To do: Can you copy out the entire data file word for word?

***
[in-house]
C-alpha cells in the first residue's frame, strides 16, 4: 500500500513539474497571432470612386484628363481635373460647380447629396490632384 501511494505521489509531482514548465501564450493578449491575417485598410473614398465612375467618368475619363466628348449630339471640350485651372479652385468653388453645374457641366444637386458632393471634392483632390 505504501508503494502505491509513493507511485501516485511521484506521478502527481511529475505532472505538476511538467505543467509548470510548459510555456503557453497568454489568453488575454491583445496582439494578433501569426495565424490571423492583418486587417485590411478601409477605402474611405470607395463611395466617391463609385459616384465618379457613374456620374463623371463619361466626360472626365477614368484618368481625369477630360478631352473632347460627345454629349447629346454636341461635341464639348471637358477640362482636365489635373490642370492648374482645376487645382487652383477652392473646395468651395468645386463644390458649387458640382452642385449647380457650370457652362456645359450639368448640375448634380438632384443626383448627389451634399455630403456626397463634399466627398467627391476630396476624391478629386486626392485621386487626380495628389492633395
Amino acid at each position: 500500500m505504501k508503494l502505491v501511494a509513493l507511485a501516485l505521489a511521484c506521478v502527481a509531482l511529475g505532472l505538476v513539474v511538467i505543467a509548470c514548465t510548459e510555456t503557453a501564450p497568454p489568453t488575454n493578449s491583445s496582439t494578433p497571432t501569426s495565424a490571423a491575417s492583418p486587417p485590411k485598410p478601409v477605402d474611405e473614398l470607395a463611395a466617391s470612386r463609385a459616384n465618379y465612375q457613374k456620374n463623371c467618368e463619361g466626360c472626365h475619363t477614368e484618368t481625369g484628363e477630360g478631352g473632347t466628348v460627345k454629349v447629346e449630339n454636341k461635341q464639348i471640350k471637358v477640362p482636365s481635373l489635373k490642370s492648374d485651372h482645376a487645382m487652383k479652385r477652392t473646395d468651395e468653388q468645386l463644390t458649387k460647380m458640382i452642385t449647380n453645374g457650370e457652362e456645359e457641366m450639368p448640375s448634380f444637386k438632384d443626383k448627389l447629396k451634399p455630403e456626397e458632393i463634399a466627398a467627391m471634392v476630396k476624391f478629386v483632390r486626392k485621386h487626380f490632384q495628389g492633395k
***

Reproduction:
[in-house]
C-alpha cells in the first residue's frame, strides 16, 4: 500500500513539474497571432470612386484628363481635373460647380447629396490632384 501511494505521489509531482514548465501564450493578449491575417485598410473614398465612375467618368475619363466628348449630339471640350485651372479652385468653388453645374457641366444637386458632393471634392483632390 505504501508503494502505491509513493507511485501516485511521484506521478502527481511529475505532472505538476511538467505543467509548470510548459510555456503557453497568454489568453488575454491583445496582439494578433501569426495565424490571423492583418486587417485590411478601409477605402474611405470607395463611395466617391463609385459616384465618379457613374456620374463623371463619361466626360472626365477614368484618368481625369477630360478631352473632347460627345454629349447629346454636341461635341464639348471637358477640362482636365489635373490642370492648374482645376487645382487652383477652392473646395468651395468645386463644390458649387458640382452642385449647380457650370457652362456645359450639368448640375448634380438632384443626383448627389451634399455630403456626397463634399466627398467627391476630396476624391478629386486626392485621386487626380495628389492633395
Amino acid at each position: 500500500m505504501k508503494l502505491v501511494a509513493l507511485a501516485l505521489a511521484c506521478v502527481a509531482l511529475g505532472l505538476v513539474v511538467i505543467a509548470c514548465t510548459e510555456t503557453a501564450p497568454p489568453t488575454n493578449s491583445s496582439t494578433p497571432t501569426s495565424a490571423a491575417s492583418p486587417p485590411k485598410p478601409v477605402d474611405e473614398l470607395a463611395a466617391s470612386r463609385a459616384n465618379y465612375q457613374k456620374n463623371c467618368e463619361g466626360c472626365h475619363t477614368e484618368t481625369g484628363e477630360g478631352g473632347t466628348v460627345k454629349v447629346e449630339n454636341k461635341q464639348i471640350k471637358v477640362p482636365s481635373l489635373k490642370s492648374d485651372h482645376a487645382m487652383k479652385r477652392t473646395d468651395e468653388q468645386l463644390t458649387k460647380m458640382i452642385t449647380n453645374g457650370e457652362e456645359e457641366m450639368p448640375s448634380f444637386k438632384d443626383k448627389l447629396k451634399p455630403e456626397e458632393i463634399a466627398a467627391m471634392v476630396k476624391f478629386v483632390r486626392k485621386h487626380f490632384q495628389g492633395k